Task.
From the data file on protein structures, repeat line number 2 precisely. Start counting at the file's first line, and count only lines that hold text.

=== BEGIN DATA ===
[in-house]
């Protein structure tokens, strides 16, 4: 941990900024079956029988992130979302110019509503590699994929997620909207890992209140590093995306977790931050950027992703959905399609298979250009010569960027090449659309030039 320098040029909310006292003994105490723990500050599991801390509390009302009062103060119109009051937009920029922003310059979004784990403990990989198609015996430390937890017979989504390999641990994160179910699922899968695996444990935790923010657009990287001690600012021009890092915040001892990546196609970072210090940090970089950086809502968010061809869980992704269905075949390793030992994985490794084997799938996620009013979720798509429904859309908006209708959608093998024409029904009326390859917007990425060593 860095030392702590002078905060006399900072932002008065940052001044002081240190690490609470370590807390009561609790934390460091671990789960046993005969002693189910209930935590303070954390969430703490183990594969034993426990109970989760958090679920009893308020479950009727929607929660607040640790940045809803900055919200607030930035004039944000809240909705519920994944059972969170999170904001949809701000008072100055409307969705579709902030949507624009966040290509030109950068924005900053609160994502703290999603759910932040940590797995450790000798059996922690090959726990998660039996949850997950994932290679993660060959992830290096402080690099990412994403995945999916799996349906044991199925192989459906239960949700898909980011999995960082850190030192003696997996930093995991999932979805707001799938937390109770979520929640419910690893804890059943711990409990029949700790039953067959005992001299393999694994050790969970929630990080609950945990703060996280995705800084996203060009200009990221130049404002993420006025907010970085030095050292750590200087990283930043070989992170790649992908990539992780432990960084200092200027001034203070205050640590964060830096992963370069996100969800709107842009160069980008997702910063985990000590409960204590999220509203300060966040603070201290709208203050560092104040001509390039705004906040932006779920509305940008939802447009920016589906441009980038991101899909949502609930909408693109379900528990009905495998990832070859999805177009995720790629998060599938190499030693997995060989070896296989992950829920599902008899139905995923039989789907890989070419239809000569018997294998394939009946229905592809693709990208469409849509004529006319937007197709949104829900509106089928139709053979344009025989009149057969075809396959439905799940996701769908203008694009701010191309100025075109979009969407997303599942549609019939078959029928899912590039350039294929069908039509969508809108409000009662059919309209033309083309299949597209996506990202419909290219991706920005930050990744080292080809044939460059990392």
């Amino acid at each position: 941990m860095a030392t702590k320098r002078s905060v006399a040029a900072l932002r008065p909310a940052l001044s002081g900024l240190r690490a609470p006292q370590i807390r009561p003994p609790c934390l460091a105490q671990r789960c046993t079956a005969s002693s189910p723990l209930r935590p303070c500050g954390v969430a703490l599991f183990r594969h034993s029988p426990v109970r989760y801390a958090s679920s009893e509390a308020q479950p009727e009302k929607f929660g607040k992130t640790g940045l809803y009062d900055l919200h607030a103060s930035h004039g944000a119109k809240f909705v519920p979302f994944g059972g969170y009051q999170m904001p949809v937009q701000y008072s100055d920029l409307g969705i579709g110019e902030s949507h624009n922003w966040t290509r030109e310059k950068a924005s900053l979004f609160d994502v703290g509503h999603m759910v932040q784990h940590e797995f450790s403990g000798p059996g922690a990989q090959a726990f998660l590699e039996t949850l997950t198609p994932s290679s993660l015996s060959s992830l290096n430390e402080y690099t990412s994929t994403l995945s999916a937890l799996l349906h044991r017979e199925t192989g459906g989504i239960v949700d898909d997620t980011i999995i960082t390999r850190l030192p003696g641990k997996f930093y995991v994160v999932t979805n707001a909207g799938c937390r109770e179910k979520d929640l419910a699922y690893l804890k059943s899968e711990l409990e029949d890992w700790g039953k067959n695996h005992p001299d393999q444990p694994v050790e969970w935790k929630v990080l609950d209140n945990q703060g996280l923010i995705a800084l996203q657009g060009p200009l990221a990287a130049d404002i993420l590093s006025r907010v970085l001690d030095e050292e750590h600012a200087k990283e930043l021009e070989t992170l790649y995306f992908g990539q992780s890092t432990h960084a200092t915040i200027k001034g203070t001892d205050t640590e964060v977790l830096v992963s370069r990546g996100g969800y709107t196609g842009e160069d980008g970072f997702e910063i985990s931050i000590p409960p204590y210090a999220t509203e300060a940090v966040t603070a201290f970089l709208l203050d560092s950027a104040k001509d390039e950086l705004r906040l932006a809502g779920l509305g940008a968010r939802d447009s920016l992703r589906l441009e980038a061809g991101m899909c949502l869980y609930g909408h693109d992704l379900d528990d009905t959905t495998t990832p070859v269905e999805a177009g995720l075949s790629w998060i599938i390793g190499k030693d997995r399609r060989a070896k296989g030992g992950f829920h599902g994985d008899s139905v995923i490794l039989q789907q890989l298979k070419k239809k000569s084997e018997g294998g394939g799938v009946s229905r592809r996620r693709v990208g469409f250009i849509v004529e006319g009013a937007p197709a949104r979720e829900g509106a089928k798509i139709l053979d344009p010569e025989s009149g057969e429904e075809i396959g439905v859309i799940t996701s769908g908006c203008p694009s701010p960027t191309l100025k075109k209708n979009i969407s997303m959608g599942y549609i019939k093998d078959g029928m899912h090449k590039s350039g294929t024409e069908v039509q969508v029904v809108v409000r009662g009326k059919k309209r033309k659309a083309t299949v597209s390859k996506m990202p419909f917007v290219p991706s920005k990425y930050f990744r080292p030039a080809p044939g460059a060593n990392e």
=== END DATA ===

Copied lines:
């Protein structure tokens, strides 16, 4: 941990900024079956029988992130979302110019509503590699994929997620909207890992209140590093995306977790931050950027992703959905399609298979250009010569960027090449659309030039 320098040029909310006292003994105490723990500050599991801390509390009302009062103060119109009051937009920029922003310059979004784990403990990989198609015996430390937890017979989504390999641990994160179910699922899968695996444990935790923010657009990287001690600012021009890092915040001892990546196609970072210090940090970089950086809502968010061809869980992704269905075949390793030992994985490794084997799938996620009013979720798509429904859309908006209708959608093998024409029904009326390859917007990425060593 860095030392702590002078905060006399900072932002008065940052001044002081240190690490609470370590807390009561609790934390460091671990789960046993005969002693189910209930935590303070954390969430703490183990594969034993426990109970989760958090679920009893308020479950009727929607929660607040640790940045809803900055919200607030930035004039944000809240909705519920994944059972969170999170904001949809701000008072100055409307969705579709902030949507624009966040290509030109950068924005900053609160994502703290999603759910932040940590797995450790000798059996922690090959726990998660039996949850997950994932290679993660060959992830290096402080690099990412994403995945999916799996349906044991199925192989459906239960949700898909980011999995960082850190030192003696997996930093995991999932979805707001799938937390109770979520929640419910690893804890059943711990409990029949700790039953067959005992001299393999694994050790969970929630990080609950945990703060996280995705800084996203060009200009990221130049404002993420006025907010970085030095050292750590200087990283930043070989992170790649992908990539992780432990960084200092200027001034203070205050640590964060830096992963370069996100969800709107842009160069980008997702910063985990000590409960204590999220509203300060966040603070201290709208203050560092104040001509390039705004906040932006779920509305940008939802447009920016589906441009980038991101899909949502609930909408693109379900528990009905495998990832070859999805177009995720790629998060599938190499030693997995060989070896296989992950829920599902008899139905995923039989789907890989070419239809000569018997294998394939009946229905592809693709990208469409849509004529006319937007197709949104829900509106089928139709053979344009025989009149057969075809396959439905799940996701769908203008694009701010191309100025075109979009969407997303599942549609019939078959029928899912590039350039294929069908039509969508809108409000009662059919309209033309083309299949597209996506990202419909290219991706920005930050990744080292080809044939460059990392």